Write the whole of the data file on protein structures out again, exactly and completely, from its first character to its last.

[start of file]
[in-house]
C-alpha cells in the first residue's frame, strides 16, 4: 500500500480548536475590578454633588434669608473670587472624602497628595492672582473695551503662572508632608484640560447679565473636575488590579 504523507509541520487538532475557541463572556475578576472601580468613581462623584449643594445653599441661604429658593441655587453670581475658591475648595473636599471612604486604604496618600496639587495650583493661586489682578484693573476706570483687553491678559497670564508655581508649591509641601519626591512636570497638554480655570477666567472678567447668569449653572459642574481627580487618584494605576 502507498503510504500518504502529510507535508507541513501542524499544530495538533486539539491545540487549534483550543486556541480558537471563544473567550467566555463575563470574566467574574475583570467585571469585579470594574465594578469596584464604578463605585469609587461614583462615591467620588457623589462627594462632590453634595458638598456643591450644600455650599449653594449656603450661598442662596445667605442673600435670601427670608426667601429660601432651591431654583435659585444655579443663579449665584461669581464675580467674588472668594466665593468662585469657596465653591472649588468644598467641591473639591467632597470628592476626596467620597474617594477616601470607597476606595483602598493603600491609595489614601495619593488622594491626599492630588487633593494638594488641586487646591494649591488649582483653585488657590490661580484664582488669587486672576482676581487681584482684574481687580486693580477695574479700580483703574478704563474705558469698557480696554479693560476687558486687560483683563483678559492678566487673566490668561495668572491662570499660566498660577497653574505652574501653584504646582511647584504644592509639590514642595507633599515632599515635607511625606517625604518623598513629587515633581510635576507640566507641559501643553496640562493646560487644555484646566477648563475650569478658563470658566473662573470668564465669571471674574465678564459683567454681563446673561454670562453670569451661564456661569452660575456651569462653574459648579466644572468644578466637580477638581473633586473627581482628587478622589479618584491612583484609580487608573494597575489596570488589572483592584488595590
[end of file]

[in-house]
C-alpha cells in the first residue's frame, strides 16, 4: 500500500480548536475590578454633588434669608473670587472624602497628595492672582473695551503662572508632608484640560447679565473636575488590579 504523507509541520487538532475557541463572556475578576472601580468613581462623584449643594445653599441661604429658593441655587453670581475658591475648595473636599471612604486604604496618600496639587495650583493661586489682578484693573476706570483687553491678559497670564508655581508649591509641601519626591512636570497638554480655570477666567472678567447668569449653572459642574481627580487618584494605576 502507498503510504500518504502529510507535508507541513501542524499544530495538533486539539491545540487549534483550543486556541480558537471563544473567550467566555463575563470574566467574574475583570467585571469585579470594574465594578469596584464604578463605585469609587461614583462615591467620588457623589462627594462632590453634595458638598456643591450644600455650599449653594449656603450661598442662596445667605442673600435670601427670608426667601429660601432651591431654583435659585444655579443663579449665584461669581464675580467674588472668594466665593468662585469657596465653591472649588468644598467641591473639591467632597470628592476626596467620597474617594477616601470607597476606595483602598493603600491609595489614601495619593488622594491626599492630588487633593494638594488641586487646591494649591488649582483653585488657590490661580484664582488669587486672576482676581487681584482684574481687580486693580477695574479700580483703574478704563474705558469698557480696554479693560476687558486687560483683563483678559492678566487673566490668561495668572491662570499660566498660577497653574505652574501653584504646582511647584504644592509639590514642595507633599515632599515635607511625606517625604518623598513629587515633581510635576507640566507641559501643553496640562493646560487644555484646566477648563475650569478658563470658566473662573470668564465669571471674574465678564459683567454681563446673561454670562453670569451661564456661569452660575456651569462653574459648579466644572468644578466637580477638581473633586473627581482628587478622589479618584491612583484609580487608573494597575489596570488589572483592584488595590